What the Debate Coach Thinks about Watching the GOP Debate at the University of Miami
The first televised debate between candidates vying for their party’s nomination for president during the primaries occurred in 1956 between Democratic contenders Adlai Stevenson and Estes Kefauver. That first debate was broadcast from the WTVJ studio here in Miami. That year my co-author on Argumentation and Debate: Critical Thinking for Reasoned Decision Making, the late Dr. Austin J. Freeley led a group of professors of speech and debate to form the Committee on Presidential Campaign Debates to call on the candidates for the presidency to meet in debate in the tradition of Abraham Lincoln and Stephen Douglas. Senator John F. Kennedy endorsed the proposal, as did most of the potential candidates for the 1960 presidential election race (Richard Nixon did not endorse the proposal!). In some ways it is gratifying to see that 60 years later, debates encouraging a depth of discourse not attainable through 30 second spot ads have become the norm, even the centerpiece of the campaigns that inform and enable our selection of president. Nonetheless, I wonder if Dr. Freeley would be pleased to observe this year’s GOP primary debates. I suspect not.
Of course, it took years for election politics and communication to evolve to the point at which they are today. The first presidential debates involving the two nominees of their parties during the general election campaign occurred in 1960 between Vice President Richard Nixon and Senator John Kennedy. That year there were four debates, labeled by the television network promoting them The Great Debates. They were really neither great nor debates. Rather than providing unscripted on-point clash over substantive issues, the debates offered the candidates opportunities to revive portions of their stump speeches when prompted by moderators’ questions. And while the image advantage of Kennedy may have been overstated, his solid performance in the first debate was likely enough to put him over the top in a close presidential election (even that result is debatable!).
It would be 16 years before the next presidential debates. Three were held in 1976 between President Gerald Ford and Governor Jimmy Carter, as well as the first Vice Presidential debate between Bob Dole and Walter Mondale. Since that time, there have been presidential election debates during every election cycle, and vice presidential debates in all but one. These debates are not required by law, but it has become an expectation that the candidates will debate. In 1987, the nonpartisan Commission on Presidential Debates was established to help facilitate these general election debates.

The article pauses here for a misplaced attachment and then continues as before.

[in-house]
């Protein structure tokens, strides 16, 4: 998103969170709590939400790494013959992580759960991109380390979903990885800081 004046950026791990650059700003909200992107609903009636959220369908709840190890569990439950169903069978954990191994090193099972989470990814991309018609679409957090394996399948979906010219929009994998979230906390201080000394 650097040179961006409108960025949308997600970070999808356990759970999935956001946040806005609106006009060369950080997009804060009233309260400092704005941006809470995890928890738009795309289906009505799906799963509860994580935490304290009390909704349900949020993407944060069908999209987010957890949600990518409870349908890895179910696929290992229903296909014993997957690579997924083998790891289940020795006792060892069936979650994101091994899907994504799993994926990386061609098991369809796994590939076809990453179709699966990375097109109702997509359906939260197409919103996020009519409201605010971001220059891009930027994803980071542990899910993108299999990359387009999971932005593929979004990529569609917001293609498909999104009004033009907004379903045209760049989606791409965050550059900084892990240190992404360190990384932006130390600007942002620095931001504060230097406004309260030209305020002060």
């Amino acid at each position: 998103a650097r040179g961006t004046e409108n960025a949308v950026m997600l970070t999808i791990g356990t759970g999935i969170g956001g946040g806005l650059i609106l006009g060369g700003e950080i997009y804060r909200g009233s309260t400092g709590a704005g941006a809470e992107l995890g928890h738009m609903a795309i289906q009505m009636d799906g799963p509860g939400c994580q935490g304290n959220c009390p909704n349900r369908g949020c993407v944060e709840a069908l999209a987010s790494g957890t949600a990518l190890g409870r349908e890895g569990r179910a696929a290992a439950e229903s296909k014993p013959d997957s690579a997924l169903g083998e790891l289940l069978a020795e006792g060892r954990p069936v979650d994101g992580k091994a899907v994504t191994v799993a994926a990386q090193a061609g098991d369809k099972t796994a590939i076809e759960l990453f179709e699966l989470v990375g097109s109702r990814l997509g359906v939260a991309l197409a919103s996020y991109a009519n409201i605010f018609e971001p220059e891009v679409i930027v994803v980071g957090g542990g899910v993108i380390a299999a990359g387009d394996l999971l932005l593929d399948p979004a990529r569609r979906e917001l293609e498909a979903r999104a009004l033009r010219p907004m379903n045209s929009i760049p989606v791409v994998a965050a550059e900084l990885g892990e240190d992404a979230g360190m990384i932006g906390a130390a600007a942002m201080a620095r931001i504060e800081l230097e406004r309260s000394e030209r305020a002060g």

The growth of televised primary debates, organized not by the Commission on Presidential Debates, but by the political parties and the media, is really a new phenomenon. While these debates had been held in the past, it was in 2008 that they exploded as nationally viewed and essential to the campaigns. During the 2008 primaries, as many as eight Democratic contenders for their party’s nomination and 11 Republican candidates participated in 47 debates. In 2016, more people are watching the primary debates than ever before, and as free media opportunities for the candidates, the debates have become the foundations of their campaigns.
I am a debate coach and a student of political communication. One would think I would be delighted at the proliferation of debates and their increasing importance in deciding the president. But these are not really debates. They are more simultaneous press conferences or parallel stump speeches. That does not mean they are not valuable. At their best, campaign “debates” can offer viewers opportunities to compare the candidates competing visions and philosophies. Occasionally, they even allow candidates to clash over their differing analysis of problems needing attention with consideration for their priorities and values, and proposals for concrete solutions to those problems. Debates present competing candidates on the same stage at the same time, offering us the opportunity to directly compare their grace and eloquence, performance under pressure, and perhaps most important, their connectedness to us, the voters. Research tells us that debates rarely change our minds, but they can inform us, inspire us, reinforce our already held beliefs and preferences, and motivate us. And they make us a part of democratic decision making, lending legitimacy to the process.